It’s incredibly weird to write about coming out as a straight person, since I’m only on the receiving end. I got the easy task - but it’s still not that easy, and we should talk about that. I’m not an expert by any means, I’ve just been a part of a few coming out talks. Probably because of those, this topic has been of interest to me for a while: did I do the right things, was I supportive enough? So hopefully I have something worth listening to.
A disclaimer: when I talk about coming outs, I don’t just mean the type of conversation where it’s an actual confession, where the words “I’m a lesbian*” are uttered - rather, every conversation where the other person’s intention is that you learn about their identity. Especially because, as I see it now, both types are equally intentional. It doesn’t matter how nonchalantly someone says “and then my boyfriend said” or “we were on holiday with my girlfriend”, they have been thinking and planning and contemplating. Is it the right time, the right occasion, the right person to come out to?
I’ve heard quite a few coming outs, but only from friends, acquaintances or colleagues. I know that a parent-child dynamic is very different in this aspect, but I don’t have any experience in that and therefore I won’t talk about that. Even though no two conversations are alike, what never changed is that it is always a great feeling. I really hope I was able to show it every time, but if I didn’,t let me thank everyone for trusting me. It really is an amazing feeling that someone trusts you enough to let you in. It doesn’t matter if you’re among the first five or the first hundred to know, if someone trust you enough to share this, that is something to treasure.
Okay, we should always appreciate it, cool. And now what?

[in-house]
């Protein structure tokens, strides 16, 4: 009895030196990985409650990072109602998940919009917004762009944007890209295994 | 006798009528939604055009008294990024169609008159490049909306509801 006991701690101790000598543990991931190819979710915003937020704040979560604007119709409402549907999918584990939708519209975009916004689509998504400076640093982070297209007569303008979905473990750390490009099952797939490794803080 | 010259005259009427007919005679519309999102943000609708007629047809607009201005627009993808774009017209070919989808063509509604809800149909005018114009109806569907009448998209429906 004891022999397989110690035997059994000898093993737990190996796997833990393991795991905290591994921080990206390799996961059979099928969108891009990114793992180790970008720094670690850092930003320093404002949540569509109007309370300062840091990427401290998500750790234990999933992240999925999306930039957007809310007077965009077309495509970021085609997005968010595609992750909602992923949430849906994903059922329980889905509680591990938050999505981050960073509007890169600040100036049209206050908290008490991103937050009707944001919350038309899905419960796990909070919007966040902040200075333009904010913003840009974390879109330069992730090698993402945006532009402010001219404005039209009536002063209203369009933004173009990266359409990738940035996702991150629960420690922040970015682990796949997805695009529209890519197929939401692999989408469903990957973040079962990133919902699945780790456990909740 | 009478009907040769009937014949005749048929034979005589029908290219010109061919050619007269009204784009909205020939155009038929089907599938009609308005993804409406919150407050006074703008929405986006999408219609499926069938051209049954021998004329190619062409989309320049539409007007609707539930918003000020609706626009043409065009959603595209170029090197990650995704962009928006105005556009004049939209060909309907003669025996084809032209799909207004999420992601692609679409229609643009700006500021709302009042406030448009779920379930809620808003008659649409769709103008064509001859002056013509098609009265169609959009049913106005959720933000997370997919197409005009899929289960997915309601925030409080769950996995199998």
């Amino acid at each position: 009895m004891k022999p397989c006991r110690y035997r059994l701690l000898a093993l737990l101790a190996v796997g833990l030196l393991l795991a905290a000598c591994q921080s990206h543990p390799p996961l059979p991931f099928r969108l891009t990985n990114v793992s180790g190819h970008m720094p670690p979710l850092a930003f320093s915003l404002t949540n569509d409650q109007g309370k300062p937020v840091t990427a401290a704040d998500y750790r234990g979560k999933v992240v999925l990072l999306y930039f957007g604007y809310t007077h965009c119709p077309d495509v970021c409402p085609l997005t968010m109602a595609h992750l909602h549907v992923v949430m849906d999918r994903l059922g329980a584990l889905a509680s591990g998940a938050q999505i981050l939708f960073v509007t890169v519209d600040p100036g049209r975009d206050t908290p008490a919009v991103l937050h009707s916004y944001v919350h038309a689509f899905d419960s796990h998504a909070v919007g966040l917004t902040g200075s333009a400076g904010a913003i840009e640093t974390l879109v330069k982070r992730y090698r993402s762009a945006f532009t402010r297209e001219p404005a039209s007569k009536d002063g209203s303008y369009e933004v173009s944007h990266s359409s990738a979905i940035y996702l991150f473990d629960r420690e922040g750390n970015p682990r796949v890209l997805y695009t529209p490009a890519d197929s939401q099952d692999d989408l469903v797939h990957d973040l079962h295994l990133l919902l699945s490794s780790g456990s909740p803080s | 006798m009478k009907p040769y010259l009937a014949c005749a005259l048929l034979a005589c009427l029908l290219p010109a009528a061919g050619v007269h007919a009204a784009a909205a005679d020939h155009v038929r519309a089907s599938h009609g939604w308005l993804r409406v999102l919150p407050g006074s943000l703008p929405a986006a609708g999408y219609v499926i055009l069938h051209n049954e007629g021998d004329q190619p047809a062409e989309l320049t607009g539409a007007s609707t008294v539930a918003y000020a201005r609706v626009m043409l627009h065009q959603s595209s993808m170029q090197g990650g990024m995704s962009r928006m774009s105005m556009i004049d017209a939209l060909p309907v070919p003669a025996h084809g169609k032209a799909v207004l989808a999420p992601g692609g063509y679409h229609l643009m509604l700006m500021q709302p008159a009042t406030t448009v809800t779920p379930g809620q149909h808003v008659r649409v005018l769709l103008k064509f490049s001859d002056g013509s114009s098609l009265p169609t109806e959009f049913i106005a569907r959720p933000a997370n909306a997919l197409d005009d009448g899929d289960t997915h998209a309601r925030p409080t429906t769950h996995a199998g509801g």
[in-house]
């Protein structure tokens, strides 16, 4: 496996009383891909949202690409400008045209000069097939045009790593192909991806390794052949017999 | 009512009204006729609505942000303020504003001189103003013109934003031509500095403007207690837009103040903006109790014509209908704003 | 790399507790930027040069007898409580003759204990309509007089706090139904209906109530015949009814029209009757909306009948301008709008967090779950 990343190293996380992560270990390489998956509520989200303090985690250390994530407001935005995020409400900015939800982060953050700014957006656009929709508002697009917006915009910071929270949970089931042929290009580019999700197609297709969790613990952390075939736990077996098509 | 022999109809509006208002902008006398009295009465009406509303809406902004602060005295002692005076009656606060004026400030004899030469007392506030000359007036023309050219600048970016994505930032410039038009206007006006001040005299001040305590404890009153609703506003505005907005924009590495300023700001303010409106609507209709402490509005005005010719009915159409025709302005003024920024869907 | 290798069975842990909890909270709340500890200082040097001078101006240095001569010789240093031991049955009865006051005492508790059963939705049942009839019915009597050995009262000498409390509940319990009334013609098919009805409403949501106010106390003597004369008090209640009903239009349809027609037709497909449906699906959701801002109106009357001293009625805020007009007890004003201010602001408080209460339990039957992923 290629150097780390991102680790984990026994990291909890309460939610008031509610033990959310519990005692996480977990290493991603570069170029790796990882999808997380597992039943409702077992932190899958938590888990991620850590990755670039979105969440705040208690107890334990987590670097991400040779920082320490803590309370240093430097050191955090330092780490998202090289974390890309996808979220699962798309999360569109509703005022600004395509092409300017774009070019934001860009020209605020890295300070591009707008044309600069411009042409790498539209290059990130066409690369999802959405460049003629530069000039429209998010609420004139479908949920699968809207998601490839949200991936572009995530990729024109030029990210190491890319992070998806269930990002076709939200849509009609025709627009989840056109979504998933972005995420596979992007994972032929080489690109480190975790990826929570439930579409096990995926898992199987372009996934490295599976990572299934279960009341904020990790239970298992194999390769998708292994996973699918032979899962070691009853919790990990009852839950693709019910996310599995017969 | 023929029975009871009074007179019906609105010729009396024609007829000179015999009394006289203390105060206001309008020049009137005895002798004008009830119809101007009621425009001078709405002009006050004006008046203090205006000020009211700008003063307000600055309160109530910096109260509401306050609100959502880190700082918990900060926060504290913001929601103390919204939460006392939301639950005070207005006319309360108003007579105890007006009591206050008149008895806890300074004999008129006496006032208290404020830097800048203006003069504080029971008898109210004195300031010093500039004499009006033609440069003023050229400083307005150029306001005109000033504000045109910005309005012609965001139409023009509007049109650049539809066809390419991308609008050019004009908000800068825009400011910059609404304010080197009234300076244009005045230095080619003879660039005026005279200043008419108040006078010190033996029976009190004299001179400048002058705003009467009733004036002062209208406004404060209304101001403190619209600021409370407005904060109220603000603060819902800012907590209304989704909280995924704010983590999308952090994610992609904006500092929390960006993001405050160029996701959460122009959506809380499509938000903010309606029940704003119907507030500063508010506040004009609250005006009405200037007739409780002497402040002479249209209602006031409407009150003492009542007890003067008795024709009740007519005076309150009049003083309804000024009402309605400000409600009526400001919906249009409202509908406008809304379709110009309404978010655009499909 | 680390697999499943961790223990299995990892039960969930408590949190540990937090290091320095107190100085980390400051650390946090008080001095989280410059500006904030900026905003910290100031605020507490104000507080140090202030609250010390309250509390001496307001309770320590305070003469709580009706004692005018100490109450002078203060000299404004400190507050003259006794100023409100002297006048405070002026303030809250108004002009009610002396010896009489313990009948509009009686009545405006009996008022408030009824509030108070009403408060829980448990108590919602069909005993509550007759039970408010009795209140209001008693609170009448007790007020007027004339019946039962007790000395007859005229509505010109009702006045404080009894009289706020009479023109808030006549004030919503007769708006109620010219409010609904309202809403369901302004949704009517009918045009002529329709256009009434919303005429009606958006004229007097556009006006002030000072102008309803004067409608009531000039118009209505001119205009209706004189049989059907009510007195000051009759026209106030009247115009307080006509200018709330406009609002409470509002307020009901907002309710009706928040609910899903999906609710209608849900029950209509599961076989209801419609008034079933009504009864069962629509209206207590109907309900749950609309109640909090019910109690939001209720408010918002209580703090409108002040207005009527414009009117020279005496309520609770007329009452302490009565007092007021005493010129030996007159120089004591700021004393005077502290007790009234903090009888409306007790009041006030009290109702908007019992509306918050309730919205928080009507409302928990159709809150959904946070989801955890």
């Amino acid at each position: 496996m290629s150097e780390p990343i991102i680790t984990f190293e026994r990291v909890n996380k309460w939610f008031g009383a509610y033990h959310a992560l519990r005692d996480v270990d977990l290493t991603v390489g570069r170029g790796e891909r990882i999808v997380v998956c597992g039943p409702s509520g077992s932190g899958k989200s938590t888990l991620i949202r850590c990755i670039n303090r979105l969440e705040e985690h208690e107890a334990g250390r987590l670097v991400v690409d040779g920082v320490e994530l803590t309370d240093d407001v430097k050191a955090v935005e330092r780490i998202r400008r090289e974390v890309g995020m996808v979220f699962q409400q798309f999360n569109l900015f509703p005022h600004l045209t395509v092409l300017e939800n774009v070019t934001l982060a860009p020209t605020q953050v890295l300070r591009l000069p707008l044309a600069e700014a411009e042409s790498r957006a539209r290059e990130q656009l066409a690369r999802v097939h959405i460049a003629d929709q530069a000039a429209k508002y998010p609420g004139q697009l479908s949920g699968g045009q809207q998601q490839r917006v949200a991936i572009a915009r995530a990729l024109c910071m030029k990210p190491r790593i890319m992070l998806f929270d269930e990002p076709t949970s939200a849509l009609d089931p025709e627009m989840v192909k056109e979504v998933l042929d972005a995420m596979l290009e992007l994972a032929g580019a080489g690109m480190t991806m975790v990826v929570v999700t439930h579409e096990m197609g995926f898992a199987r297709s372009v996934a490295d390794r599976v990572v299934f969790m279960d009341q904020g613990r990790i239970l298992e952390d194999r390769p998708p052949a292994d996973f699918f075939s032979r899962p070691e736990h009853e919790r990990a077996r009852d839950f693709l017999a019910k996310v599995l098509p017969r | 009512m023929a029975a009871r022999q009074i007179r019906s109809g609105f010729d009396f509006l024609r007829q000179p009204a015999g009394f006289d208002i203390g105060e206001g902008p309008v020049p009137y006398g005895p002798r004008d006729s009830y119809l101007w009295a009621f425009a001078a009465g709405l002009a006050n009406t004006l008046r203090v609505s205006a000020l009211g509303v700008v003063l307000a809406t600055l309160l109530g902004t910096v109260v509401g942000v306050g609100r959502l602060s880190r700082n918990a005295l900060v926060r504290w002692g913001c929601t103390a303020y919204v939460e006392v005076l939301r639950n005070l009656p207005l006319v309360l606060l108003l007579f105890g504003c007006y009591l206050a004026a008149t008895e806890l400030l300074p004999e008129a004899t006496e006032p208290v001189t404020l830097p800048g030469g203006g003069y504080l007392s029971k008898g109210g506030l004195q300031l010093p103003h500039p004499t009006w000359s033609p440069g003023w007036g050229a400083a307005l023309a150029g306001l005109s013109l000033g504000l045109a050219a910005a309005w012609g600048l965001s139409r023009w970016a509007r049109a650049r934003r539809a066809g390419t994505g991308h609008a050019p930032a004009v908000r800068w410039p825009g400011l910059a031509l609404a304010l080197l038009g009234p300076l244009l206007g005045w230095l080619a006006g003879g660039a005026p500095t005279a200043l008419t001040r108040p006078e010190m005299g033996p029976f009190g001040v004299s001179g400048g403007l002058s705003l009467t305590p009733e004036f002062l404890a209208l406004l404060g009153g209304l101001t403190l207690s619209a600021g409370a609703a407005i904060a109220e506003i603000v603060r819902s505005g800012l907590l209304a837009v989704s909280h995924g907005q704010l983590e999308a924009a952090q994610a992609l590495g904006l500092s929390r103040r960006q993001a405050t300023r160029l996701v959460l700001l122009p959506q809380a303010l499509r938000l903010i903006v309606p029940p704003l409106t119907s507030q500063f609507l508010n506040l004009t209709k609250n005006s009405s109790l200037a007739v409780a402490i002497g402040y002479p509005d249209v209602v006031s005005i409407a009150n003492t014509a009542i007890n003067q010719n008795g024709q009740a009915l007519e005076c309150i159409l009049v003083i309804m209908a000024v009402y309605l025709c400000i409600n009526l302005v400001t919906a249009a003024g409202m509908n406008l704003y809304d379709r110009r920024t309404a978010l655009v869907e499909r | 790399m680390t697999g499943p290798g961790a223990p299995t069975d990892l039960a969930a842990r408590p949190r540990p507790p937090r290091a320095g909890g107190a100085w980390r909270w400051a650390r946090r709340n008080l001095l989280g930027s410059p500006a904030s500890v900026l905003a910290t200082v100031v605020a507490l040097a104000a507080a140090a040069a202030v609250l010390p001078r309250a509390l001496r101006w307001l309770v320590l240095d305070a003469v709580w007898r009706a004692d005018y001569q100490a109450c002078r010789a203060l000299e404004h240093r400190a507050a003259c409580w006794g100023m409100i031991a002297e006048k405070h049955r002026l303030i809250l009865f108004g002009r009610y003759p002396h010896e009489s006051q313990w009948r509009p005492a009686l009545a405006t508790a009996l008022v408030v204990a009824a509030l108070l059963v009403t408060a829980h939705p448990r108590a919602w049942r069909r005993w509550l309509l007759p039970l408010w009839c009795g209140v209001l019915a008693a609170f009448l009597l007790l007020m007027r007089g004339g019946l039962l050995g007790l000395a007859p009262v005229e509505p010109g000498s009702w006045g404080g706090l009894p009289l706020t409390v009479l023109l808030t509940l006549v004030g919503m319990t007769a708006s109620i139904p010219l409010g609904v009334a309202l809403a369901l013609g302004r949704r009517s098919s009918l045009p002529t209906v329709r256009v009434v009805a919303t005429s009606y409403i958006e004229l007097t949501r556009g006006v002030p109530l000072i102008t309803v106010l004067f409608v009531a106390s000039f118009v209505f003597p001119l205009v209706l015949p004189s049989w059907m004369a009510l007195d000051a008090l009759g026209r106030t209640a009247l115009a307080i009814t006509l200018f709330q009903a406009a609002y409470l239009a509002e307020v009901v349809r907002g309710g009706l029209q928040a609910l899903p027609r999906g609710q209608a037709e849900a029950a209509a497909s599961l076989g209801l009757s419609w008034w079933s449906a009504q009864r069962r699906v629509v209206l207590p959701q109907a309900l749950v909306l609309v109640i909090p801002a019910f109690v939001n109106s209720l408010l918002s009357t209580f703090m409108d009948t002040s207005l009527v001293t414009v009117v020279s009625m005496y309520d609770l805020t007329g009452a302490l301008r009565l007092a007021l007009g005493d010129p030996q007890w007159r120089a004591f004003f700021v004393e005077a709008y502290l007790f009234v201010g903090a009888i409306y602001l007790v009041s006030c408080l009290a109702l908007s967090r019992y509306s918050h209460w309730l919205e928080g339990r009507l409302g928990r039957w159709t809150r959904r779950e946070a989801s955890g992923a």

There are many, many articles on the do's and don’ts of receiving a coming out. These lists can be really helpful, but it’s also important to adapt to your own situation. It might make it more difficult to be prepared, but the thing is, the majority of it is about you. You are the one who has a relationship with that person, and regardless of how close you are, the trust they are placing in you comes from that relationship.
The short, snappy, easy to remember tips are all fine and dandy, but the part you really have to pay attention to are the explanations. It’s much more important to understand why they advise you to act a certain way than to follow the advice to the letter. I would like to focus on four of these tips.
1) Don’t say “I knew it!”
Even if you did know it. Coming out is not a videogame, where you solved the riddle and now you’re finally a level 8 mage. It’s an incredibly important step in your friend’s life. It doesn’t mean that if you’ve thought before that your friend might not be straight, you have to keep it a secret - the whole point of coming out is to make your relationship more honest. But please do keep in mind that this is not about you and your exceptional gaydar. This is about your friend and their confession - and not just because now you know, because they told you. The actual act of saying it out loud, uttering the words “I’m a lesbian*” is an incredibly important part of their journey to self-acceptance, and you absolutely cannot take away from that.
2) Don’t ask nosy questions about their love life
This is the one piece of advice that confused me for quite a while. I thought the love life of my gay friends were a taboo, that I should ask them differently than my straight friends. That, of course, is the exact opposite of how should we act. This piece of advice only means that your friend who just came out to you 3 minutes ago is still a person, and not a handy guide to understanding gay people. You can ask them about their own feelings and experiences - hopefully these are the things that interest you anyway, you being friends and all - just keep in mind that they haven’t turned into some all-knowing oracle about the subject of LGBTQ+ people